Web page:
Unofficial history of the Australian & New Zealand Armed Services 

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War in the air: Australian Flying Corps & Royal Australian Air Force

  • No pretence is made that this is a complete report on Australia's war in the air in any conflict. I have tried to give an overview and concentrate on the aircraft used in close support of the army. 

  • Thousands of Australians did magnificent work in heavy bombers, for instance, that is not fully covered here. I can only deal briefly with it. It should be told in full in another place.

In 1917 the  best military aircraft had two or maybe three levels of wings; 

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by the time of Viet Nam the most useful aircraft had no wings, it was a chopper.

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 You can see many of them here . Just choose from the list to the right to go to a sub-category of your choice . . . 
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Fighting planes of 3 wars.

  • In the 8 months from VE-Day to the end of 1945, over 2,500 aircraft owned or operated by the RAF were lost to air accident, ground incident or as a consequence of enemy action in the Far East: an average of about 10 aircraft per day.

  • More US servicemen died in the Air Corps than in the Marine Corps. While completing the required 30 missions, your chance of being killed was 71%.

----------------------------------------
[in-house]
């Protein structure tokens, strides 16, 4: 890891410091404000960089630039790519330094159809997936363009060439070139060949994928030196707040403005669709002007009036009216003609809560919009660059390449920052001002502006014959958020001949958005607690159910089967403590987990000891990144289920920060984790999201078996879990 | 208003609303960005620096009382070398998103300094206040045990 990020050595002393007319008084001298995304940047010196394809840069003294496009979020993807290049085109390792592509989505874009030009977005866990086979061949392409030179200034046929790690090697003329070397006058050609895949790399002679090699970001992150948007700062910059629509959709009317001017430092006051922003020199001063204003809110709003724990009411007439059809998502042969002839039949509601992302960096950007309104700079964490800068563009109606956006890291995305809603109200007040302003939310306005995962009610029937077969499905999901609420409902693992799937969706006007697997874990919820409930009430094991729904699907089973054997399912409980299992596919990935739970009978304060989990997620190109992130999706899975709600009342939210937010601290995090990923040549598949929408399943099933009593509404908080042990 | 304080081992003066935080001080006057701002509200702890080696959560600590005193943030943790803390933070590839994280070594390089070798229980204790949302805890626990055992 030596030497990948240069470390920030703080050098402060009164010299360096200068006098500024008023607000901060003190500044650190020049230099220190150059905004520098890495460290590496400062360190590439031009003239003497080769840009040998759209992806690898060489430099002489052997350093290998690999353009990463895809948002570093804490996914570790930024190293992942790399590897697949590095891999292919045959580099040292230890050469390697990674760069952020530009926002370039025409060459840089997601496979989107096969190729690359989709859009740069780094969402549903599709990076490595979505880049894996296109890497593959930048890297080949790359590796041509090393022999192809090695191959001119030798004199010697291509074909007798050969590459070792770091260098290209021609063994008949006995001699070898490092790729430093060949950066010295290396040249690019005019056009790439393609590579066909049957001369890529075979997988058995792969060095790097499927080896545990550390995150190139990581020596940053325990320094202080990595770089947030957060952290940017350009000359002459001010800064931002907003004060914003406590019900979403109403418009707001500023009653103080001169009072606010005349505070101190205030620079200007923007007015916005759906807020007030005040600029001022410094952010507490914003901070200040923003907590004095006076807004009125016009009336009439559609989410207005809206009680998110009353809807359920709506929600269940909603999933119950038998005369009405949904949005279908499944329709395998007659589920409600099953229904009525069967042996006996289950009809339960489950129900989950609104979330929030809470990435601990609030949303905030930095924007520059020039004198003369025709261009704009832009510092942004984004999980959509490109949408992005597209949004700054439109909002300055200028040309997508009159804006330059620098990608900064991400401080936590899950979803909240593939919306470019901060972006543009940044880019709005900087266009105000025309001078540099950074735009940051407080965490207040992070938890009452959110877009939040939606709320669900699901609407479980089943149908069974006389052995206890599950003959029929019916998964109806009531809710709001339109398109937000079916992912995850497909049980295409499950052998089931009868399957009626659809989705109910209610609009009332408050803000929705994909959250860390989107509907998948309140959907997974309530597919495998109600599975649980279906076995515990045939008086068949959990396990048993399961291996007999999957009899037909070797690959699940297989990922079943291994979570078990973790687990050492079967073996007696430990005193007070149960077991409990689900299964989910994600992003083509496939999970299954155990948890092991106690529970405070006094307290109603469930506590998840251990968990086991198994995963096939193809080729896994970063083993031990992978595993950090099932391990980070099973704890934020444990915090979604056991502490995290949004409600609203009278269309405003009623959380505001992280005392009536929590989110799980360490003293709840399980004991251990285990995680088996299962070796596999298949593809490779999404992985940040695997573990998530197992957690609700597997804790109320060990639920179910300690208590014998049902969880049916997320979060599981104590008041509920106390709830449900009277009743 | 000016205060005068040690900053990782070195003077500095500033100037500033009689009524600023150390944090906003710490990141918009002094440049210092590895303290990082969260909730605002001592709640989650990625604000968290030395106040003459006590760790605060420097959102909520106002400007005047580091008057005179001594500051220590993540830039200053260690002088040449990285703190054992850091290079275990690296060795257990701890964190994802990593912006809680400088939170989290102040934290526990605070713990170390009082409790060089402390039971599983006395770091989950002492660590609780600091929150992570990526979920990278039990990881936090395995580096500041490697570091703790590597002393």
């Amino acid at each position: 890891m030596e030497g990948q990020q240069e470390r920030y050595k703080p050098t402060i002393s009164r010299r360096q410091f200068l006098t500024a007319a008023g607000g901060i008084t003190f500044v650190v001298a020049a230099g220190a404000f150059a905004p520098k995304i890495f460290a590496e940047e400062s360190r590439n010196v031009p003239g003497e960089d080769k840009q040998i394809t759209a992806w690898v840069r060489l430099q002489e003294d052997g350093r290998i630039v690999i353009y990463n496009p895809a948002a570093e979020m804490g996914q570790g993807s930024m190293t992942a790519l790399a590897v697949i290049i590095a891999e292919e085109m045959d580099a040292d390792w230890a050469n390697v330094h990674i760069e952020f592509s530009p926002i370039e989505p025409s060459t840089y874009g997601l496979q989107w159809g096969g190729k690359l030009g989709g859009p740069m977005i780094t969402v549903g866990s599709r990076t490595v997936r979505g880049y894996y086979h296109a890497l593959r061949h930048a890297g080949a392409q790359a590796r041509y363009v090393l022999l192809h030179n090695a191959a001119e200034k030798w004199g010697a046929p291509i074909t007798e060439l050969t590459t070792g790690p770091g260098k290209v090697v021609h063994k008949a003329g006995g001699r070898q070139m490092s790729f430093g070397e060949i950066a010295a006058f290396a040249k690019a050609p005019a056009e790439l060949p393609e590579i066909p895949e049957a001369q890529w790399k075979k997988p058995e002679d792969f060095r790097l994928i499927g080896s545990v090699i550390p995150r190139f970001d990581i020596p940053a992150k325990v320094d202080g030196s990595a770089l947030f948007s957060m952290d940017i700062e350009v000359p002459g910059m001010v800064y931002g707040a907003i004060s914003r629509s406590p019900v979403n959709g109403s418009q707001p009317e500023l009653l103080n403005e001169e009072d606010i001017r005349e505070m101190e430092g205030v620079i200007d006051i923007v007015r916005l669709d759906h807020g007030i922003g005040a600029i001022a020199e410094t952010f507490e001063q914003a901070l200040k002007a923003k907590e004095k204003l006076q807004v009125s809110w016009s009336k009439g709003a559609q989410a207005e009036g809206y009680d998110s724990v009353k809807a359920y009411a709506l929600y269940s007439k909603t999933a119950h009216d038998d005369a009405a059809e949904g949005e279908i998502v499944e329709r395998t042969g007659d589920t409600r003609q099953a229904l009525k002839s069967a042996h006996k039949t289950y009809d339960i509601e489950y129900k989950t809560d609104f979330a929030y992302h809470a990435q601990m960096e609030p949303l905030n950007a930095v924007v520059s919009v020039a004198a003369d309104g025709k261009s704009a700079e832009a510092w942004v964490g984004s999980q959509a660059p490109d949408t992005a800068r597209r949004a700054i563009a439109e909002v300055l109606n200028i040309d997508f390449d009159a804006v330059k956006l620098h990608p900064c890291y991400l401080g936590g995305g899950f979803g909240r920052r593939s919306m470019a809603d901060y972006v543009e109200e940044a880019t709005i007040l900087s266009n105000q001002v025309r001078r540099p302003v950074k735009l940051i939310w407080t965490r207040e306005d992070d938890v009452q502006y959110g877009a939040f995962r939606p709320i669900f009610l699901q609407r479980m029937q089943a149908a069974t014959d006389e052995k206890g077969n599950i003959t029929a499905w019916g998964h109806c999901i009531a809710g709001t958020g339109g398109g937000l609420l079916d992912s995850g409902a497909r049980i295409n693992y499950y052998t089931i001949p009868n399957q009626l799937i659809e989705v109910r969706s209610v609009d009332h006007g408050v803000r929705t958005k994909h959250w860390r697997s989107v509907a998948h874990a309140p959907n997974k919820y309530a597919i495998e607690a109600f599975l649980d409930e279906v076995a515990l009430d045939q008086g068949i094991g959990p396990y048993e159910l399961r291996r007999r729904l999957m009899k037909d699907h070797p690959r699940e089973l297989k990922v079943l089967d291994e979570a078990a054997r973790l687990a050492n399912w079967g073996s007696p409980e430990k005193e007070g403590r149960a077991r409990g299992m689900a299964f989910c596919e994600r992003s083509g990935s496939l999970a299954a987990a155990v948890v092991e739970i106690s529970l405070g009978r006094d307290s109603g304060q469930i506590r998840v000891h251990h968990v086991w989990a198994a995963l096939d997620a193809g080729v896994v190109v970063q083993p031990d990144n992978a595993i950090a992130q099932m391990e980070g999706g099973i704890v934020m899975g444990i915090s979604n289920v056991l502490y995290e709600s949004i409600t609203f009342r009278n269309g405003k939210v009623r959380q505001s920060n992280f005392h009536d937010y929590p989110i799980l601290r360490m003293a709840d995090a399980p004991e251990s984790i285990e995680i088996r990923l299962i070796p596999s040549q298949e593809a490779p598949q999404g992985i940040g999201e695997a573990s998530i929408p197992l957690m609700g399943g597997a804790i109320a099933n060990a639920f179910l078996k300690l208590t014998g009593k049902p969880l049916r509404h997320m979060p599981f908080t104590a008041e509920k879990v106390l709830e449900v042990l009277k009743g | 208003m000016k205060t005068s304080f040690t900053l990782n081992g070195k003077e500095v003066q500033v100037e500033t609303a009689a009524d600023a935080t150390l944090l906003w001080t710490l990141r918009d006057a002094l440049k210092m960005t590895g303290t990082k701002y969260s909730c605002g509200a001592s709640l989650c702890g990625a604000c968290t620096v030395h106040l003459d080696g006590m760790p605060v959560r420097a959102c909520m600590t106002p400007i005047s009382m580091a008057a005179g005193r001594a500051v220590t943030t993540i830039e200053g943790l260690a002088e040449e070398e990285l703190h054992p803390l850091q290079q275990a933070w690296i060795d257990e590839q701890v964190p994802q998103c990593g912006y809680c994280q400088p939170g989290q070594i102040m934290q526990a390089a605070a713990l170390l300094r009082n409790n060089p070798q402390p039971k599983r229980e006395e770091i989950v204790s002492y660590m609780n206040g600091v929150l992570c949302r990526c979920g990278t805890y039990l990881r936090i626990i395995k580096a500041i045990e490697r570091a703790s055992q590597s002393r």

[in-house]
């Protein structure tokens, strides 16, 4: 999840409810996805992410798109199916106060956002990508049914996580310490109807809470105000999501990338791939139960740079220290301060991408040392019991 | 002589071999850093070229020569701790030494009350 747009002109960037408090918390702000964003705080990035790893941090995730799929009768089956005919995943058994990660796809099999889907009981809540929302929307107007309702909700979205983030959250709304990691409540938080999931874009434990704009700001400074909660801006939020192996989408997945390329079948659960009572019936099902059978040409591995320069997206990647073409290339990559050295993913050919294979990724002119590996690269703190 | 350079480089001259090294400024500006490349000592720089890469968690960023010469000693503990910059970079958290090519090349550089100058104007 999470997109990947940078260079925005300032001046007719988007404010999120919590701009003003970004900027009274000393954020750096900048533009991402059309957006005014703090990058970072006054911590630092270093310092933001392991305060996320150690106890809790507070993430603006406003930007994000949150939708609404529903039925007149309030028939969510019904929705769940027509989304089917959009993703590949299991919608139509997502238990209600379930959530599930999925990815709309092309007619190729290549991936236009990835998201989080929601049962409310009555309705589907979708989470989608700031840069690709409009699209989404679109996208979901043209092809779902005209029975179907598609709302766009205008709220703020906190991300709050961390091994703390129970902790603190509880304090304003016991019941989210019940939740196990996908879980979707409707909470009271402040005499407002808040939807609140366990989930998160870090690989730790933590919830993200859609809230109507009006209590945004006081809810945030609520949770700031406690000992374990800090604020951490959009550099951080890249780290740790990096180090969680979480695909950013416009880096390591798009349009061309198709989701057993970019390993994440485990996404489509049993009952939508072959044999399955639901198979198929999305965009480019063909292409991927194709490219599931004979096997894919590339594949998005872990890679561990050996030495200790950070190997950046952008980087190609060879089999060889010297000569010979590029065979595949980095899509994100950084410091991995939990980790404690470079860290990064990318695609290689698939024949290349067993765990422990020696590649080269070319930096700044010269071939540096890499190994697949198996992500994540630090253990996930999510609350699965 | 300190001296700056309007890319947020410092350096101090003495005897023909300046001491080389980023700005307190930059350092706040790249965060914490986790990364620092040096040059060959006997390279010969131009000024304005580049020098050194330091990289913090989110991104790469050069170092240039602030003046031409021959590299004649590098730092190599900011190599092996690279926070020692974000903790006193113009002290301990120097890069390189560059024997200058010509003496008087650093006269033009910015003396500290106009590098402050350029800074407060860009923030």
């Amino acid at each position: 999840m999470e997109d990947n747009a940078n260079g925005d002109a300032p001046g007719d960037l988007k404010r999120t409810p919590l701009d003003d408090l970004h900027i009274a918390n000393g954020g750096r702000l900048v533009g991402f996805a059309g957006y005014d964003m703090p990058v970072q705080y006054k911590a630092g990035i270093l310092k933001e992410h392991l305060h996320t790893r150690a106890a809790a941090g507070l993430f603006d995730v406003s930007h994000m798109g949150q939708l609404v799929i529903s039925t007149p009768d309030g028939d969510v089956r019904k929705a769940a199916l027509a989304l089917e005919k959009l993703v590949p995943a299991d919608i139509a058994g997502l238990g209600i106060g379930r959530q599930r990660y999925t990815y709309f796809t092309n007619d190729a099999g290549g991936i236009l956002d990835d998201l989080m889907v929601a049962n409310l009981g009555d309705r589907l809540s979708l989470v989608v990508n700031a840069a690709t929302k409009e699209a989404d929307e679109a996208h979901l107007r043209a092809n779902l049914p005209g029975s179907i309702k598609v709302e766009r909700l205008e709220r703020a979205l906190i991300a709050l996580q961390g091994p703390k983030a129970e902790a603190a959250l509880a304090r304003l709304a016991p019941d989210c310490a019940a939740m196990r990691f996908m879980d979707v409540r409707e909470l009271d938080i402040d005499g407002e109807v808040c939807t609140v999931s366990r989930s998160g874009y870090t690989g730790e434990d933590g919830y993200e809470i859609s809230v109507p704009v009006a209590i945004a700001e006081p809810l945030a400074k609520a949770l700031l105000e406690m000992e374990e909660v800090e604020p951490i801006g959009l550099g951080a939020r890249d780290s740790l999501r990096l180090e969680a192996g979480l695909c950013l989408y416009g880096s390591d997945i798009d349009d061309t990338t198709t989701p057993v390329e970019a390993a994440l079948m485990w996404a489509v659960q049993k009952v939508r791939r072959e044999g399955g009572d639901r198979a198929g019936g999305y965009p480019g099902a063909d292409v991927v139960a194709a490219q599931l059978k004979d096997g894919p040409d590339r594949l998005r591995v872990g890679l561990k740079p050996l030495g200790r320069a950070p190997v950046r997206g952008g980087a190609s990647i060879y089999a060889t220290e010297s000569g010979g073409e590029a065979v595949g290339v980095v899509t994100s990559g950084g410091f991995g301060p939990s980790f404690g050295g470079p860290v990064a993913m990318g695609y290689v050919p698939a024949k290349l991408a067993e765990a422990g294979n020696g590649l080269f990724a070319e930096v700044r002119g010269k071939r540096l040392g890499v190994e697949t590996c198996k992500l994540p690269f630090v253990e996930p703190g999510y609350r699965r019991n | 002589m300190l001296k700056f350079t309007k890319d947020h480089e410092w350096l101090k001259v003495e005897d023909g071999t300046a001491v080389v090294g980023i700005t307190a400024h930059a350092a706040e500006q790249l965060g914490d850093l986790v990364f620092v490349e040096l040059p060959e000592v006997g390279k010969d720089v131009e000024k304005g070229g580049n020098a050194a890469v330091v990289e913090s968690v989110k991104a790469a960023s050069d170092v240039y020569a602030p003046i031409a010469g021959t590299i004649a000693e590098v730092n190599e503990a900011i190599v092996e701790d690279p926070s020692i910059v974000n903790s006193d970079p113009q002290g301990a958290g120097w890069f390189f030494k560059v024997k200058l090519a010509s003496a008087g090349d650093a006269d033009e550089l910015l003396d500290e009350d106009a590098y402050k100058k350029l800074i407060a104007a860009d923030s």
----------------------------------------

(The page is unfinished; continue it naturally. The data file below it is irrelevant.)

• Not that bombers were helpless. A B-17 carried 4 tons of bombs and 1.5 tons of machine gun ammo.

  •  The US 8th Air Force shot down 6,098 fighter planes, 1 for every 12,700 shots fired.

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1939 - 1945

Many RAAF men were seconded to the RAF >>

and many others joined the Empire Air Training Scheme (EATS) and ended up in over 200 different RAF Squadrons 

The Royal Australian Air Force underwent a massive expansion during World War Two. By the end of the war there were 75 Australian squadrons in existence of which 15 were to fight solely in the European theatre. The Australian air effort also involved the Empire Air Training Scheme where thousands of Australians were trained for service in the RAF.

On 28th August 1939, three days before Germany invaded Poland, the RAAF possessed . . .

  • 82 Ansons, 
  • 54 Demons, 
  • 7 Wirraways and 
  • 21 Seagulls, together with 
  • 82 training aircraft. 

These aircraft were organised into the 12 squadrons available for service. On 17 September the Australian Government offered six of these squadrons to Britain for service.

The air war against Japan in the Pacific
After Japan entered the war in December 1941 the Australian Government approved a plan (March 1942) to expand the Royal Australian Air Force to 72 Squadrons.

The RAAF at War in WW2 by the blokes that were there.

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Digger History:  an unofficial history of the Australian & New Zealand Armed Forces